Searching For Self

Strangers are not the only ones looking for likenesses between Nerissa Marcon and her children.

It has suddenly dawned on me that I no longer notice the curious glances strangers give my children and me as we meander around the shopping centre. I guess it has only taken eight years – the time since my first child was born. I can understand people’s curiosity. It must have looked unusual to see a tall, blonde woman carrying a dark-haired, olive-skinned baby on her hip as any mother would. I sigh with relief that at least the strangers’ questions have stopped.

I vividly remember being asked several times by nosy women in waiting queues whether I was the mother of my child. “Ooh, is he yours?” they would ask in high-pitched voices of intrigue. What were they thinking? That I was the nanny? This bothered me at the time. Surely, anyone with any sense could see that I was a mother – after all, I had the full breasts and baby belly to prove it. I only wish I had taken more delight in the looks on their faces as I’d sat down to breastfeed. That would have showed them. There’s your answer.

I considered pre-empting the inquisition. I actually pondered the possibility of getting a T-shirt made up saying, ‘Yes, he is mine!’ Looking back, it’s a shame really that I didn’t do it. I like to be a little bit unexpected.

For some inexplicit reason, I enjoy standing out from the crowd; challenging the norm; surprising people of convention. I think this outlook influenced my choice in men and my ultimate choice of a father for my children. He is, you see, half African-American, half Korean. My children, therefore, are a quarter black, a quarter Asian, a quarter Italian thanks to my father, and a quarter Aussie thanks to my mother. They are truly children of a global world. ‘Children of the future’ I call them.

They can identify with myriad cultures and people. They are first and foremost Aussie because they were born here, and they are growing up surrounded by the beautiful surrounds of the Australian bush. However there is no way you could guess, just by looking at them, where they come from. And I love it. I love it that they cannot be judged simply by their appearance. Their looks alone simply do not fit any distinct stereotype. Indeed, I joke with my son now that he could pass as Eskimo!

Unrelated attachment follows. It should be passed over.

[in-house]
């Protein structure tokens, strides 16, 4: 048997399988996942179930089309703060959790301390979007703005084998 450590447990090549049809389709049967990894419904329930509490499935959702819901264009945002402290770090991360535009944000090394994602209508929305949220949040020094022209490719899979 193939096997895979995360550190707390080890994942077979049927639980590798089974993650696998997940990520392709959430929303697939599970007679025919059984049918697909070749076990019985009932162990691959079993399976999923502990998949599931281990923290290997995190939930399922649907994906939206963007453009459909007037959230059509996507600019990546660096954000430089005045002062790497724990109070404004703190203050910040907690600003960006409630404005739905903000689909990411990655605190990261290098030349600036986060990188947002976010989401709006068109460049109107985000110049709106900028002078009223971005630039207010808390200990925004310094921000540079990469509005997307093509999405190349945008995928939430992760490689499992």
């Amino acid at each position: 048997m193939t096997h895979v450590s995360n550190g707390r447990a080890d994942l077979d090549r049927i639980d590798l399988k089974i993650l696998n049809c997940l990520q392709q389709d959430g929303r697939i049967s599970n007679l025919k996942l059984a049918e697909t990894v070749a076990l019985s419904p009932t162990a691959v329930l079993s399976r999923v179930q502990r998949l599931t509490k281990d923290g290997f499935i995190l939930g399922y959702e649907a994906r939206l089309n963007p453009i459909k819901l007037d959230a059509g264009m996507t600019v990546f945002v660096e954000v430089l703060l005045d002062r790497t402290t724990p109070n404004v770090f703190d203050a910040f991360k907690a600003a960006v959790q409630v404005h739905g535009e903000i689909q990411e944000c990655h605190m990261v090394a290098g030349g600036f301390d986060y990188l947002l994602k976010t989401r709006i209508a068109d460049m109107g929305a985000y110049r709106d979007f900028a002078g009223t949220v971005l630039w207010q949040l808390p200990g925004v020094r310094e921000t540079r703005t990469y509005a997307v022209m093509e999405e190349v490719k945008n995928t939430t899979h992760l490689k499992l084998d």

The only downside is that no-one, other than myself, seems to be able to see me in them. People tend to be thrown by the colour of my children’s skin, finding it impossible to look beyond that to the features we do share. At times it can be disappointing. Recently, I mentioned to a friend that my son reminds me very much of myself at the same age and she replied, “You’re so desperate to see yourself in him!” Harsh words. I held my breath and looked away. In truth, I’m not desperate to see myself in him because I already do. It’s more that I’d like others to see me in my son and my other children, as I do.

I’m not sure why I find this an important concept. I suppose that being proud of my children, I’d gain satisfaction if others saw that they get certain attributes from me and my side of the family. Then I could say, ‘See – I told you they’re half me! My body did create them (with some help from their father)’. On this note, I was secretly chuffed the other day when my son’s blood group was discovered to be the same as mine – A positive, not O like his father. I high-fived my son as the doctor handed me the blood-group card. “Yeah, you’ve got Mum’s blood!” I said with no small degree of satisfaction.

As for the public arena, I mentioned before that these days, as we stroll together through the shopping centre, I am largely oblivious to the stares of others. Perhaps they no longer stare. Or perhaps it is more likely that now that my children are older, it is obvious that they are mine. It’s a little harder to miss when they are calling out “Mum” every second. Their favourite expressions are “Mum, I want that,” and “Mum, I’m hungry”. But it’s okay. It actually makes me smile.

For they may not look like me in the slightest, but they are unquestionably gorgeous and intelligent. And when they call out my name, it makes me glad I’m their mum. And it makes me glad others know I’m their mum too – even if they do think they’re adopted!

Illustration by Andrea Smith